Legal realism is a philosophy of law that originated in the twentieth century. As a fairly modern legal philosophy, legal realism brings its kind of perspective to modern legal practices and the national legal systems of modern countries. One prime aspect of legal realism is that it distinguishes itself from a more technical legal approach.
Forms of legal realism became popular in both the United States and in Scandinavia in the 1900s, and some elements have persisted ever since. The philosophy examines the law from a “real world” perspective, and suggests that it is not the actual legislation that shapes legal outcomes, but what judges will enforce and what a legal community or general population will accept. A "realism" approach to the law also contends that technical law as legislated is often faulty and may not conform to some commonly held human principles.
Important figures, including high level judges in some countries, have embraced legal realism over the years. This kind of legal philosophy competes with a “mechanical jurisprudence” approach that holds technical legislation as an ideal law to be ruled on by judges. In contrast, the more intuitive approach gives a lot more power to judges than it does to legislators, at least in theory.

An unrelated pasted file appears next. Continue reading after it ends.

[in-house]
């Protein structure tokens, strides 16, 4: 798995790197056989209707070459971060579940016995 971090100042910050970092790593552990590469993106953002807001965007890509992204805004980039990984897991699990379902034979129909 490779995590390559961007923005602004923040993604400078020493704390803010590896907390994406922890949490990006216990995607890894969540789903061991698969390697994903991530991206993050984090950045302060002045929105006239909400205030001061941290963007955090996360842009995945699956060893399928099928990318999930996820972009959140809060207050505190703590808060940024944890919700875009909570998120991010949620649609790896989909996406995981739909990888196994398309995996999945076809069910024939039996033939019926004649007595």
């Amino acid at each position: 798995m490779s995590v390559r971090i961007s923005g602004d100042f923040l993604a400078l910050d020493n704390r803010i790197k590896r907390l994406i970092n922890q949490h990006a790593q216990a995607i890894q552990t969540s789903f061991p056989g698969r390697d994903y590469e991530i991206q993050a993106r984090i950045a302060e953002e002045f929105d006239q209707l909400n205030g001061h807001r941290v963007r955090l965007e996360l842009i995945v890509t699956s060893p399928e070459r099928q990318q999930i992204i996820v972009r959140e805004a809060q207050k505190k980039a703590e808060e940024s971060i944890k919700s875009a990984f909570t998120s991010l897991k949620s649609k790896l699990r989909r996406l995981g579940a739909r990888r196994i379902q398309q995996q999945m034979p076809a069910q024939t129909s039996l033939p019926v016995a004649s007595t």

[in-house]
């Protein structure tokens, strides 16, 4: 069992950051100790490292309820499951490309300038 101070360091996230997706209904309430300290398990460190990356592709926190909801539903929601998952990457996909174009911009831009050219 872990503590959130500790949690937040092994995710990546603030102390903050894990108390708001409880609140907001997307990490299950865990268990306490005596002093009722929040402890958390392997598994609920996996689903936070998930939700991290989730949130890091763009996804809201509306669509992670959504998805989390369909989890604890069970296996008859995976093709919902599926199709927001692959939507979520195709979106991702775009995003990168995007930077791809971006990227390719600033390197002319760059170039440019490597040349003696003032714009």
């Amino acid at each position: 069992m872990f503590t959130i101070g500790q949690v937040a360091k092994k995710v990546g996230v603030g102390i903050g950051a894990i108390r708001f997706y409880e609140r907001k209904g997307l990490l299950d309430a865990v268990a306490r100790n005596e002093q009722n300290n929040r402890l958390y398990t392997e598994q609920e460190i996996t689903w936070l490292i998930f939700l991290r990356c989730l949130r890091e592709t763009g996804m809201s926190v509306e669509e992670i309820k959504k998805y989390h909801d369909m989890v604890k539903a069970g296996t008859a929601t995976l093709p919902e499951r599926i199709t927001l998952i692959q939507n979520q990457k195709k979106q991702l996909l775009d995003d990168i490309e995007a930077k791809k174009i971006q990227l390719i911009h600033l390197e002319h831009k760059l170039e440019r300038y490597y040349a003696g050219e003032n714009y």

Legal realism has often generated healthy debates in legal communities or legal education programs about what the law “should be.” One similar idea that gets incorporated into these debates is the idea of a “rule of higher law.” The rule of a higher law argument separates the legislation of a national government from the principles of morality, decency, and humane treatment of individuals; it seeks to show how the former may be at fault in various ways, or, in a legal setting, subjugated to the higher principle in practice, i.e. in the courts.
Beyond being a tool for debate over legal structures in the role of law within a society, the idea of legal realism can help outsiders analyze a legal system in various ways. Part of what made this idea thrive is its distinction from a simply empirical view of the law, and to those outside a system, a legal realism approach can be extremely useful in judging not only the intent of legislation, but its actual results. Journalists and others who weigh in on legislation could find legal concepts of realism, and related concepts, to be the best basis for an analysis of legal changes, and law-related opinion pieces.